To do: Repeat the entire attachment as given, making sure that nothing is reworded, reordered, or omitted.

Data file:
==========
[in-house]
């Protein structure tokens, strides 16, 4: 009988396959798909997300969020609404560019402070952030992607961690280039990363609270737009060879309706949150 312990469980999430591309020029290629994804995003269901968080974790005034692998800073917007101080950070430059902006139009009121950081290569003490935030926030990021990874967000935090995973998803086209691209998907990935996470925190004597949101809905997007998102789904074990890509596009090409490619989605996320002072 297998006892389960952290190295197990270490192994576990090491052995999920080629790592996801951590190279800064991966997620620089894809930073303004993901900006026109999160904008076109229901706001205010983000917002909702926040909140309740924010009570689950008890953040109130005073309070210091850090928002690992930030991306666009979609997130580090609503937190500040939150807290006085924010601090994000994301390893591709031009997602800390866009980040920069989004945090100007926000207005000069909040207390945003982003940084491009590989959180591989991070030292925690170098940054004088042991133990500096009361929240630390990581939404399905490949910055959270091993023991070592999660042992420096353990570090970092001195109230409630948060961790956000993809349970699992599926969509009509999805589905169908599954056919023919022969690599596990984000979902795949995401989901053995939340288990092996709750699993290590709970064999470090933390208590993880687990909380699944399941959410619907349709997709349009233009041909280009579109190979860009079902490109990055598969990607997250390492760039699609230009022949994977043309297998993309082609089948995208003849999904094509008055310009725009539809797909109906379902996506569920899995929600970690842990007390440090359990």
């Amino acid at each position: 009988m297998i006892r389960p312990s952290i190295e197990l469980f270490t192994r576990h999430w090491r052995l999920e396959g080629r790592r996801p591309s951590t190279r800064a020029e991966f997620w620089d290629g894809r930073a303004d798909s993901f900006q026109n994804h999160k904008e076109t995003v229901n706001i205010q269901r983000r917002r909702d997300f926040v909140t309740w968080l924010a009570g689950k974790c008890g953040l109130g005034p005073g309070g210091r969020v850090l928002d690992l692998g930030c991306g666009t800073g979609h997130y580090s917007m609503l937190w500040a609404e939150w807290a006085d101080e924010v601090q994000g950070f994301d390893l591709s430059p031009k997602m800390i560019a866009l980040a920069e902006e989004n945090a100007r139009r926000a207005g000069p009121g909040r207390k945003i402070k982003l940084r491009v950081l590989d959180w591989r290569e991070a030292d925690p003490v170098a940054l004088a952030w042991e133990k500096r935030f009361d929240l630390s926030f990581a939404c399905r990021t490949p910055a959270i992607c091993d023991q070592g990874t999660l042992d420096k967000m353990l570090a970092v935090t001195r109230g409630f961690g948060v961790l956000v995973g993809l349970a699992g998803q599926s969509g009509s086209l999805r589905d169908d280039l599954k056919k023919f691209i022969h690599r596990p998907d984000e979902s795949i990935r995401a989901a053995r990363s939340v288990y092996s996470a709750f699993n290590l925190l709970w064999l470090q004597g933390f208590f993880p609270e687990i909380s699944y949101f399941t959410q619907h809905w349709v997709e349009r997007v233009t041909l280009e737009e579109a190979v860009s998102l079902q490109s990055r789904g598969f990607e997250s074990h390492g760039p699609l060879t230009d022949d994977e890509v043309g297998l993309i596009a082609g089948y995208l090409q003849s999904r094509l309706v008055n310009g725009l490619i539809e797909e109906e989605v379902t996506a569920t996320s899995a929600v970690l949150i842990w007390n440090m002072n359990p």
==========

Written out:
[in-house]
């Protein structure tokens, strides 16, 4: 009988396959798909997300969020609404560019402070952030992607961690280039990363609270737009060879309706949150 312990469980999430591309020029290629994804995003269901968080974790005034692998800073917007101080950070430059902006139009009121950081290569003490935030926030990021990874967000935090995973998803086209691209998907990935996470925190004597949101809905997007998102789904074990890509596009090409490619989605996320002072 297998006892389960952290190295197990270490192994576990090491052995999920080629790592996801951590190279800064991966997620620089894809930073303004993901900006026109999160904008076109229901706001205010983000917002909702926040909140309740924010009570689950008890953040109130005073309070210091850090928002690992930030991306666009979609997130580090609503937190500040939150807290006085924010601090994000994301390893591709031009997602800390866009980040920069989004945090100007926000207005000069909040207390945003982003940084491009590989959180591989991070030292925690170098940054004088042991133990500096009361929240630390990581939404399905490949910055959270091993023991070592999660042992420096353990570090970092001195109230409630948060961790956000993809349970699992599926969509009509999805589905169908599954056919023919022969690599596990984000979902795949995401989901053995939340288990092996709750699993290590709970064999470090933390208590993880687990909380699944399941959410619907349709997709349009233009041909280009579109190979860009079902490109990055598969990607997250390492760039699609230009022949994977043309297998993309082609089948995208003849999904094509008055310009725009539809797909109906379902996506569920899995929600970690842990007390440090359990």
């Amino acid at each position: 009988m297998i006892r389960p312990s952290i190295e197990l469980f270490t192994r576990h999430w090491r052995l999920e396959g080629r790592r996801p591309s951590t190279r800064a020029e991966f997620w620089d290629g894809r930073a303004d798909s993901f900006q026109n994804h999160k904008e076109t995003v229901n706001i205010q269901r983000r917002r909702d997300f926040v909140t309740w968080l924010a009570g689950k974790c008890g953040l109130g005034p005073g309070g210091r969020v850090l928002d690992l692998g930030c991306g666009t800073g979609h997130y580090s917007m609503l937190w500040a609404e939150w807290a006085d101080e924010v601090q994000g950070f994301d390893l591709s430059p031009k997602m800390i560019a866009l980040a920069e902006e989004n945090a100007r139009r926000a207005g000069p009121g909040r207390k945003i402070k982003l940084r491009v950081l590989d959180w591989r290569e991070a030292d925690p003490v170098a940054l004088a952030w042991e133990k500096r935030f009361d929240l630390s926030f990581a939404c399905r990021t490949p910055a959270i992607c091993d023991q070592g990874t999660l042992d420096k967000m353990l570090a970092v935090t001195r109230g409630f961690g948060v961790l956000v995973g993809l349970a699992g998803q599926s969509g009509s086209l999805r589905d169908d280039l599954k056919k023919f691209i022969h690599r596990p998907d984000e979902s795949i990935r995401a989901a053995r990363s939340v288990y092996s996470a709750f699993n290590l925190l709970w064999l470090q004597g933390f208590f993880p609270e687990i909380s699944y949101f399941t959410q619907h809905w349709v997709e349009r997007v233009t041909l280009e737009e579109a190979v860009s998102l079902q490109s990055r789904g598969f990607e997250s074990h390492g760039p699609l060879t230009d022949d994977e890509v043309g297998l993309i596009a082609g089948y995208l090409q003849s999904r094509l309706v008055n310009g725009l490619i539809e797909e109906e989605v379902t996506a569920t996320s899995a929600v970690l949150i842990w007390n440090m002072n359990p």